That’s all for now … as you can see, it was a pretty awesome July for me. How about you?

Bonus: just because I can …

Romero Remembrance(s)

It is one of those strange things, the ability of us to develop for an affinity for noted personalities who we will likely never have the fortune of crossing in life. As a lover of cinema, I have such a relationship with many of my favorite filmmakers.

So when one of them passes away, we reflect upon the impact their films had on our lives as a matter of our remembrances; it is our way of paying tribute …

When I heard of the passing of George A. Romero this past week, my head and my heart was filled with a general sadness afforded someone of his standing at the news of his passing as well as an overwhelming, heartfelt sentimentality as I recounted the connection he and his films had to my own life. Namely, my relationship with my dear, late father.

Poppa D. was a Romero fan and LOVED Night of the Living Dead. And while I was not always a fan of this subgenre which spawned this landmark film, watching it with my father was definitely a cornerstone of my cinematic education.

This education was about many things, chief among them –

  • The aforementioned introduction (and subsequent appreciation) of the horror genre;
  • The significance of the film having an African American (Duane Jones) in the chief protagonist role;
  • The value and significance of independent film productions.

Of course, all of this was not always apparent to me from jump. But over the years, several hours of cinematic studies and subsequent rewatches have left Night of the Living Dead with a special place in my heart.

Imagine that, a film that prominently features flesh eating zombies is one that, when I see it on television, I have to pause and watch because it fills me with warm fuzzies and the fondest of memories.

Thanks George and may you rest in peace.

 

 

 

 

It’s Been a While …

Wish I had a very good reason for WHY I have not been blogging so much of late, but really just the simple business of (work) life going a little pear shaped is all.

I hope that over the next few weeks to clear a bit of the backlog I have created because even if I have not been actively going to the cinema I have a lot of movie stuff to talk about, including …

Stay Tuned!

i (still) luv cinema

 

Pre-Codes at TCMFF 2017

Another highlight of my time spent in Hollywood for this year’s TCM Film Festival involved getting to catch a couple of pre-Code films.

While I may not be as well-versed as some, this is a sub-genre that holds great interest for me within the greater world of classic cinema.

And sure, a lot of these films are available for view at home, but seeing them on the big screen is an added treat.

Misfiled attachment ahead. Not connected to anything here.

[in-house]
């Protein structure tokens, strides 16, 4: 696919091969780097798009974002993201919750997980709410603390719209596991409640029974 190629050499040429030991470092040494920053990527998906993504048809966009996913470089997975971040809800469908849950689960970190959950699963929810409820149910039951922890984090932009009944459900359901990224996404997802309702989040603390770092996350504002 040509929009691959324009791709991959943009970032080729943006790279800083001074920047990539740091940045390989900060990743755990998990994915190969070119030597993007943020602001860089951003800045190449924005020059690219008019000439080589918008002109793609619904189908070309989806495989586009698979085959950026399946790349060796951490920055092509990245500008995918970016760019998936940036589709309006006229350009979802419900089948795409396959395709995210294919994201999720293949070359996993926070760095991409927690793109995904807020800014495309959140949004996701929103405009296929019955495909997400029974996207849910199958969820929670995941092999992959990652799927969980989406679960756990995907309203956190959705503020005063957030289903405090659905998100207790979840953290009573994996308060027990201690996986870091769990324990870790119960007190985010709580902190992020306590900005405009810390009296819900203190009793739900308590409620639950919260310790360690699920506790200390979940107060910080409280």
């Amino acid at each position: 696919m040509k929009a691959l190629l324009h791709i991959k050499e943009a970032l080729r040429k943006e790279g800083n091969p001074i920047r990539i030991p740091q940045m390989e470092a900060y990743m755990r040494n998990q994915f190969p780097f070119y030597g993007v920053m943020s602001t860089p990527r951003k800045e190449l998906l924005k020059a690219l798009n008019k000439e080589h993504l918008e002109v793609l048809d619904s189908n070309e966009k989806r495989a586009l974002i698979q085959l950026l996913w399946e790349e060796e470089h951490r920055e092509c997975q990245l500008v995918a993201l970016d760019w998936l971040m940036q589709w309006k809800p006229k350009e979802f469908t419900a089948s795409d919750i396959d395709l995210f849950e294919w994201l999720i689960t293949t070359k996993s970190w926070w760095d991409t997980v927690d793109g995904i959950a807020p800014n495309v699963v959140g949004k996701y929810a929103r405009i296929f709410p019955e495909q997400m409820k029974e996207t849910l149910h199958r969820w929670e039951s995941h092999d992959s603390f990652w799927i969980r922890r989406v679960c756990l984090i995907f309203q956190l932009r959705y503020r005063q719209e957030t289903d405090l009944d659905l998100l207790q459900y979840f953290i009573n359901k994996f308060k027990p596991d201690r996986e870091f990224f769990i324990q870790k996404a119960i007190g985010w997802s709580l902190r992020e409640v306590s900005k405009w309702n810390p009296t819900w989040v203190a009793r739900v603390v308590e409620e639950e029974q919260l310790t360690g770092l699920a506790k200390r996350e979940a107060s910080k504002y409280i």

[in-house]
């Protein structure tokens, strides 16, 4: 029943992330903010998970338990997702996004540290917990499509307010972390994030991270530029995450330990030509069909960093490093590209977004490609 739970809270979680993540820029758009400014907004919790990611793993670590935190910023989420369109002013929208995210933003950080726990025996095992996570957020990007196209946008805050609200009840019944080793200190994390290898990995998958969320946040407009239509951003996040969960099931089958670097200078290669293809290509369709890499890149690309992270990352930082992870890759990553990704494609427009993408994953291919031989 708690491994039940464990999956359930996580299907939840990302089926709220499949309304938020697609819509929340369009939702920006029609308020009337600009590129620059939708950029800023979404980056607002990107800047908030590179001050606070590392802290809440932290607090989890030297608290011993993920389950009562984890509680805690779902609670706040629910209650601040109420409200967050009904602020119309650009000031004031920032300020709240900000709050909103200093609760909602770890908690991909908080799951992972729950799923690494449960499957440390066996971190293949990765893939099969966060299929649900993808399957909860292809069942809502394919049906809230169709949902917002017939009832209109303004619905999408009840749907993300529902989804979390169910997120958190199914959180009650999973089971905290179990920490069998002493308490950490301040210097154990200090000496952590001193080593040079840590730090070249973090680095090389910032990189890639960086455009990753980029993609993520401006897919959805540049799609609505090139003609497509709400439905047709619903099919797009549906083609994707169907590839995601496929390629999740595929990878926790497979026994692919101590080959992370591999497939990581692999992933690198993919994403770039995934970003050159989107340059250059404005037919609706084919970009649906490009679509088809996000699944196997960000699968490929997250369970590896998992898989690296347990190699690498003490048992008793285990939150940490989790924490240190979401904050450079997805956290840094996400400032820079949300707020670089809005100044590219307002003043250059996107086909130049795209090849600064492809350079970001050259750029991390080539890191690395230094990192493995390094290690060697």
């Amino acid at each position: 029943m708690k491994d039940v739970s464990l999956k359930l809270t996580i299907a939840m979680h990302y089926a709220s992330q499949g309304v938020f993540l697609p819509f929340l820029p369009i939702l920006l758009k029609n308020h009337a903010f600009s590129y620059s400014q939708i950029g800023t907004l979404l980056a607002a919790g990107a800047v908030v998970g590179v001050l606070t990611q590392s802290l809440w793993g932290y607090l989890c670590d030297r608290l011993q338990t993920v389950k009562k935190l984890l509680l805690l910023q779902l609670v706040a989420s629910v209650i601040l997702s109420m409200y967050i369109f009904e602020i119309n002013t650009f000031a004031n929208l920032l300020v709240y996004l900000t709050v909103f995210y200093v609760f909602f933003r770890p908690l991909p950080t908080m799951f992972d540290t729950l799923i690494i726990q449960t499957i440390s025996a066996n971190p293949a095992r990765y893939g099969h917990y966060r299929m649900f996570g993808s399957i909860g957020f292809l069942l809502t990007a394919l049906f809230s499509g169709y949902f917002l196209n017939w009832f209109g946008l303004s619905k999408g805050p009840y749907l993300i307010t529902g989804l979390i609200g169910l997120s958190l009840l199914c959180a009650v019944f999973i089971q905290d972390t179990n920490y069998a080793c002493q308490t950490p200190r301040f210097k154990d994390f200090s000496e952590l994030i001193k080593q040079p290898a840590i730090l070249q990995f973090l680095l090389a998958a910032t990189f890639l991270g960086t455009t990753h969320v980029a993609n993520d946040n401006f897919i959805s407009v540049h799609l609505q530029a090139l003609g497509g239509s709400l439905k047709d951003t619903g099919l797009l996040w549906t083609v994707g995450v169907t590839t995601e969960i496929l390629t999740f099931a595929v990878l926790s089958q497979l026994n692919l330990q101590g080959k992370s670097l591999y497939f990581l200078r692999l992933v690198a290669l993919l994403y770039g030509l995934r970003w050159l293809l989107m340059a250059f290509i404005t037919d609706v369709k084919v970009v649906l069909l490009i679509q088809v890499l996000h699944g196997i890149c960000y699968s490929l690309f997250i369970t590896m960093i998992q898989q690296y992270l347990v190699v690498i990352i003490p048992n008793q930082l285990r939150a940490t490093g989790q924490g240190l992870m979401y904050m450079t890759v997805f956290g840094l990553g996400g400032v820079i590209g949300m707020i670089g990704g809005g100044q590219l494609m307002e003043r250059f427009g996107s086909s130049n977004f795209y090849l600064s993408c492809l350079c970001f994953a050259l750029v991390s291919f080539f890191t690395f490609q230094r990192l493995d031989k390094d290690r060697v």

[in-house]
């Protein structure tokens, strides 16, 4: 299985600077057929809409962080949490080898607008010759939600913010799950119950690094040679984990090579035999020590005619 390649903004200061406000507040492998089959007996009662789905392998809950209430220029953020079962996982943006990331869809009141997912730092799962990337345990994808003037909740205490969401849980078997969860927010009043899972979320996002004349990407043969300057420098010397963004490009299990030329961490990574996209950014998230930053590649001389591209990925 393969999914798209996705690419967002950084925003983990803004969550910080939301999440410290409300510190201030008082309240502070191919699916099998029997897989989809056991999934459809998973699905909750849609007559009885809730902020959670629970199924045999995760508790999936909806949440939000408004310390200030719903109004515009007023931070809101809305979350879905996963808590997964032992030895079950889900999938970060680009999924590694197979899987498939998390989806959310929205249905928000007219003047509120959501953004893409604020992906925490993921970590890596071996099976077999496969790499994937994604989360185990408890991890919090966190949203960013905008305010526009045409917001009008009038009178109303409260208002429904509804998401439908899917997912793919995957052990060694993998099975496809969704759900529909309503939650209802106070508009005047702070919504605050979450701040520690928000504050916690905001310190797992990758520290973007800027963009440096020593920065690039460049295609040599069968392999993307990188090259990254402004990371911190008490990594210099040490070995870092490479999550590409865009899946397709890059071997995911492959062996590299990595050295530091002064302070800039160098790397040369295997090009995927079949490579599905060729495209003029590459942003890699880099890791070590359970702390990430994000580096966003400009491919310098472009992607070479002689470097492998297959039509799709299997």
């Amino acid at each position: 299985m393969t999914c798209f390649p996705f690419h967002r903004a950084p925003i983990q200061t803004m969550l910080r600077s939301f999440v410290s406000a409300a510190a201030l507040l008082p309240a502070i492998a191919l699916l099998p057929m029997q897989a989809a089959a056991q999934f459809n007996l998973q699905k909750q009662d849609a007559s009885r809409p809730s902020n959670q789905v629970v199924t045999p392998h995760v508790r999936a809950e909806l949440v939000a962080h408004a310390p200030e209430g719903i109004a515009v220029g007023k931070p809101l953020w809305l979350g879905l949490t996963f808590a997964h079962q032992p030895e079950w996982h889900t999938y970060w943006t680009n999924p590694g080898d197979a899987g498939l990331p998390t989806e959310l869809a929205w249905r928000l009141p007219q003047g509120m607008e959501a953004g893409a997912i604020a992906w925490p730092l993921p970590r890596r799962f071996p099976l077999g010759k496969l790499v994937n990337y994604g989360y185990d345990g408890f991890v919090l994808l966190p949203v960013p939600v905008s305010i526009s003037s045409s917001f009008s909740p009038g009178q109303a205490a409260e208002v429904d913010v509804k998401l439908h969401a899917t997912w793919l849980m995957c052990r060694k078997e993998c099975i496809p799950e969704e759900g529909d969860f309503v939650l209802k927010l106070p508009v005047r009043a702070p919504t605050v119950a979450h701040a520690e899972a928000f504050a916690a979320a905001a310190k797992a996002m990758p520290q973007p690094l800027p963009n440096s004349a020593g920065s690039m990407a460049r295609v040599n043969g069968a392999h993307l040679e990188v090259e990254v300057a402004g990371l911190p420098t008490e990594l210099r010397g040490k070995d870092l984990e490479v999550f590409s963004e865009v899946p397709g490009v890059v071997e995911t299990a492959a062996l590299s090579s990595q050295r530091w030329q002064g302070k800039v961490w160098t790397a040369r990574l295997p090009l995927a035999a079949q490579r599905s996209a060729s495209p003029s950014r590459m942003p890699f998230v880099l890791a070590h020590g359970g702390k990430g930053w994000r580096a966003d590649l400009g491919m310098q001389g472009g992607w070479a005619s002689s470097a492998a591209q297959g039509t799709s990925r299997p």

One such example is the Howard Hughes-produced 1932 aviation comedy Cock of the Air, which thanks to the Academy of Motion Picture Arts and Sciences, has been restored and includes some of the original dialogue which had previously been censored. While I did not personally record the pre-screening introduction in the theater, here is a video (provided by the Academy) which discusses the restoration project:

The other pre-code feature worthy of attention features a not-exactly-“Blond Bombshell” Jean Harlow comedy Red-Headed Woman. I can only describe this experience as a wild ride that did its duty and left me in stitches as I witnessed Harlow’s Lil Andrews’ outrageous behavior on full display. Based on a novel of the same title by Katherine Brush and with an uncredited “written by” from the likes of no other than F. Scott Fitzgerald, the official screen credit is attributed to writer Anita Loos, who took the reigns from Fitzgerald and adapted the source material.

If you are a newbie to the world of pre-Codes and/or Jean Harlow, I highly recommend that you start with this film. You will thank me later 🙂

Nitrate and the 2017 TCM Classic Film Festival

This is the first in a two-part series in which I discuss some delights from my attendance at the 2017 TCM Classic Film Festival.

For the most part, this festival can be summed up for me in word – nitrate. Now I will admit my knowledge on this subject is rather limited and restricted to a base level understanding; if you want to know more,  direct you to this pretty awesome article that NPR posted to coincide with the screenings at the TCM Festival last month.

From the description of the likes of Martin Scorsese, who, as Founder and Chair of The Film Foundation, was on hand to introduce the first nitrate projection of the festival (Alfred Hitchcock’s original 1934 version of The Man Who Knew Too Much), the beauty of nitrate lies in the richness of the contrast in the film stock, whether it be black and white (which produces luminescent whites and deep blacks) or Technicolor (with deep, rich color pigments) cinematography.

As the NPR article suggests, this visual “wow” factor enhances the argument of the film being a medium in which the artist is painting images with light.

Of course, this all came with a high cost and great personal risk to projectionists, since the nitrate stock is very unstable and highly flammable. The result was scenes like this:

Not only was nitrate highly flammable, but it also degraded if not properly stored. The consequence for our collected film history means that before the shift to the more stable cellulose “safety” stock (introduced in the early 1950s), improper care meant that a large percentage of the “nitrate library” has been lost to time.